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The Ku Klux Klan in Canada
A Century of Promoting Racism and Hate in the Peaceable Kingdom

By (author) Allan Bartley

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The KKK wreaked havoc in Canada, affecting the political climate and sparking the emergence of coalitions intent on its destruction

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ALLAN BARTLEY has researched the history of the KKK in Canada for over a decade. In 1995, he published the article "A Public Nuisance: The Ku Klux Klan in Ontario 1923-27" in the Journal of Canadian Studies. He is also the author of Alexander MacNeill: A Political Life and Heroes in Waiting: The 160th Battalion in the Great War. A former intelligence analyst for Canadian security agencies, he is an adjunct professor in the Department of Political Science at Carleton University. Allan lives in Ottawa.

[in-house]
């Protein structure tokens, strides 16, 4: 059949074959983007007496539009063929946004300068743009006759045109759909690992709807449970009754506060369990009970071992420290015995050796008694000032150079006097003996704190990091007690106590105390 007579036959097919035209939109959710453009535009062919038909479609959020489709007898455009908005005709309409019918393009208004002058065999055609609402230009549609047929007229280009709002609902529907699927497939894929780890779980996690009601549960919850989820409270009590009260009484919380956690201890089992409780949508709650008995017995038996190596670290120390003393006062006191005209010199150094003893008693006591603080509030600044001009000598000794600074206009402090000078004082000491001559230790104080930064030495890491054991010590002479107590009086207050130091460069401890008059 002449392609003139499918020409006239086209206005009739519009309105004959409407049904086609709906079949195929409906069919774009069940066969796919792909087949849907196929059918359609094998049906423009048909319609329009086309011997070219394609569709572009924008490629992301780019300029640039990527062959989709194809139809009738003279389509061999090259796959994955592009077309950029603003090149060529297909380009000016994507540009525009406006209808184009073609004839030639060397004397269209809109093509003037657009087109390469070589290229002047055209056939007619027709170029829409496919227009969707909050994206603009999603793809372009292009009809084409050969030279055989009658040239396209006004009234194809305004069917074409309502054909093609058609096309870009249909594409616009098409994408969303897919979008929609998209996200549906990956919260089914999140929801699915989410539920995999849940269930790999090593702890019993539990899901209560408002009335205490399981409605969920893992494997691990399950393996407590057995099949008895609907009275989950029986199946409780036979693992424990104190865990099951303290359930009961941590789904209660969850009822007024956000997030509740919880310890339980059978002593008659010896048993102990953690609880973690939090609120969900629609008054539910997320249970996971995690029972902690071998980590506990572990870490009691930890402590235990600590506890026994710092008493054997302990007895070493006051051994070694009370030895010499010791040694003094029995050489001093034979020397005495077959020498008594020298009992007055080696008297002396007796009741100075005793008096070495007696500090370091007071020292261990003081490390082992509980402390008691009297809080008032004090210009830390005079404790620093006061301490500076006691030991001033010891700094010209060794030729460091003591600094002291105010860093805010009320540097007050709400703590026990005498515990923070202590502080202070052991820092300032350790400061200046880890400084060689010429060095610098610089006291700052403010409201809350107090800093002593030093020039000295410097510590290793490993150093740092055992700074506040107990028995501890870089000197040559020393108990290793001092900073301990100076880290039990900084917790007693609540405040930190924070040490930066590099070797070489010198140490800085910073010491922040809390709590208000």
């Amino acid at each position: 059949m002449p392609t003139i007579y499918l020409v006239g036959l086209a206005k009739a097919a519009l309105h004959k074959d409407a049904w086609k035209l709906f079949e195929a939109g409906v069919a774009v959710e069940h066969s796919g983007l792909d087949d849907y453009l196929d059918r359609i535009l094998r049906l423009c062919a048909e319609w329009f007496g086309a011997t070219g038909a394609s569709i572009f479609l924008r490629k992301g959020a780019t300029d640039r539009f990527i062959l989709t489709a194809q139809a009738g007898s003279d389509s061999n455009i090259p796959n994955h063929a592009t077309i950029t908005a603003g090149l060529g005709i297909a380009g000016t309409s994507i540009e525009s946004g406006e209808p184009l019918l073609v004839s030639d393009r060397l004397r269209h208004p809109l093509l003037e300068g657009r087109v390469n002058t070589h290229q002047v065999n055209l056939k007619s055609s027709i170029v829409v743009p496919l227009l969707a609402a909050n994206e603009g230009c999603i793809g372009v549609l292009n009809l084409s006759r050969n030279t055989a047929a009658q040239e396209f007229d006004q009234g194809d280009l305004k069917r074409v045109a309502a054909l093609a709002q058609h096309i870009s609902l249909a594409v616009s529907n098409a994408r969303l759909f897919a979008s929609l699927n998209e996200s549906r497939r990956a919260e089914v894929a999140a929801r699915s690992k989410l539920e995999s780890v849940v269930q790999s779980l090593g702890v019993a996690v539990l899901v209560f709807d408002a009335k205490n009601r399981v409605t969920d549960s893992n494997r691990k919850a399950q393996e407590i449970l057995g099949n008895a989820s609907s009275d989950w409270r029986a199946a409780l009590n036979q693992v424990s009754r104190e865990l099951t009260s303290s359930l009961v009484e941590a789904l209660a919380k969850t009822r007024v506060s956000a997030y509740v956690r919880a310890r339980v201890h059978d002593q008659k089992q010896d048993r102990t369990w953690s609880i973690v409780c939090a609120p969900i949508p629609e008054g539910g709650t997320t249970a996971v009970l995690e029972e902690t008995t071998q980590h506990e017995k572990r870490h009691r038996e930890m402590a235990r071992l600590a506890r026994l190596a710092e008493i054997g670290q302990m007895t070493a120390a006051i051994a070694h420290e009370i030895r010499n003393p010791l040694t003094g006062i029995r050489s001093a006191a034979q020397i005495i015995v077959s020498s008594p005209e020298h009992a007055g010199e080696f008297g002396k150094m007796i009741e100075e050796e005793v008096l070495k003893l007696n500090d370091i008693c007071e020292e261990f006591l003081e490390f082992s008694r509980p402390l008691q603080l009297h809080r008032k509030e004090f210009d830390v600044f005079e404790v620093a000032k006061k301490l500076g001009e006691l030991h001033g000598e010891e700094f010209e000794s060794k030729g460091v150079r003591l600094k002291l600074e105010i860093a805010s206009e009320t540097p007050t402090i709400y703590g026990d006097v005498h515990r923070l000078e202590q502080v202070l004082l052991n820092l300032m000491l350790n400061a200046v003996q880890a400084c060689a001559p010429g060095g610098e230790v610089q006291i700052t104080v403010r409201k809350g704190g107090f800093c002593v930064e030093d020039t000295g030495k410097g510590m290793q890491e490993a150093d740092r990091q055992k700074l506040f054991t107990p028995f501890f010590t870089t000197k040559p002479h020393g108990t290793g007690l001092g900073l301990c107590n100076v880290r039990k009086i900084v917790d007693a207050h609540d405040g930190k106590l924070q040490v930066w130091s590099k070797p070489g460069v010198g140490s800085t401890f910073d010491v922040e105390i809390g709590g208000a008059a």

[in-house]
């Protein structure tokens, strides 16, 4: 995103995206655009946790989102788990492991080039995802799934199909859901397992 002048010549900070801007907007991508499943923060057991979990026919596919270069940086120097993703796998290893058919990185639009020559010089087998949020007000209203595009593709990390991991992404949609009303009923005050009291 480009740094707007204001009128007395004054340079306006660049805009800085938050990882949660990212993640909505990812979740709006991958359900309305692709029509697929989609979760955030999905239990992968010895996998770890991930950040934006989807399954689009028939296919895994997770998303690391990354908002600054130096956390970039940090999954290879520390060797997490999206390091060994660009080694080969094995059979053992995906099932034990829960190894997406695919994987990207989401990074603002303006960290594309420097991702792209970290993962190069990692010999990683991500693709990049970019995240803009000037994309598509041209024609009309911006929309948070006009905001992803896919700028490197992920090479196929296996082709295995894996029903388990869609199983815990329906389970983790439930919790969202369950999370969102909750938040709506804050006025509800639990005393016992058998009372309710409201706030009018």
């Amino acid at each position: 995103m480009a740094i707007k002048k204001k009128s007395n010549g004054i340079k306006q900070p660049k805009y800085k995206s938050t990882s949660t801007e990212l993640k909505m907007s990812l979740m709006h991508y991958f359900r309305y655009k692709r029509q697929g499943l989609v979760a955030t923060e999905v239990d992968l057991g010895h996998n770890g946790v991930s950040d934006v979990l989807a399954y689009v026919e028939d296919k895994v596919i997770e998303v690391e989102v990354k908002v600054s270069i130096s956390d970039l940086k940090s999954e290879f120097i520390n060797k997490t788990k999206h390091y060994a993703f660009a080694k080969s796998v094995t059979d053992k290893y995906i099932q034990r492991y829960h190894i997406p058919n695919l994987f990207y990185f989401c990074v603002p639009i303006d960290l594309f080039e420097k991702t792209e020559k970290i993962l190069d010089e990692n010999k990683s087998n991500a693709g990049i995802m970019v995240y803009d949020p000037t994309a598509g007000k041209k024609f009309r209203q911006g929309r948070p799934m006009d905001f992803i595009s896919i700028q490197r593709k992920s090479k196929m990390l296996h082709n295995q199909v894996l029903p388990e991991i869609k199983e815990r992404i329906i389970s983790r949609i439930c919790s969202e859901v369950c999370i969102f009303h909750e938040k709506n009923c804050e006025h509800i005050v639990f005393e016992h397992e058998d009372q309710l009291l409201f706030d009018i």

Unpublished endorsement

"There's a commonly-held view in Canada that crude and overtly violent forms of racism are a uniquely American phenomenon, which stops at the Canadian border. The Ku Klux Klan in Canada challenges that myth head-on, demonstrating that white-hooded racist terror found fertile ground in Canada as well. Anything but marginal, the Klan tapped into a deep-rooted vein of white supremacy in this country, just as its successors in the alt-right are doing today. Bartley has done a masterful job of mapping the rise, fall, and powerful connections of the uniquely Canadian iterations of the Ku Klux Klan."

Unpublished endorsement

Canadians like to believe that the KKK is an American phenomenon. In fact, though their influence has waxed and waned, the Klan has had roots in this country for a century. Allan Bartley's The Ku Klux Klan in Canada illustrates how this hate group that emerged from the ashes of the Confederacy has been able to adapt its message of intolerance to the existing prejudices that have always found fertile soil in this country, whether the targets were Eastern European immigrants and Roman Catholics in the 1920s or Jews, FNMI, and racialized Canadians today. From helping to topple the Liberal government in Saskatchewan in the 1929 provincial election to the Keystone Cop's farce that was the planned armed take-over of the Caribbean Island of Dominica, Bartley tells an engaging story that makes visible the Invisible Empire's activities in Canada.

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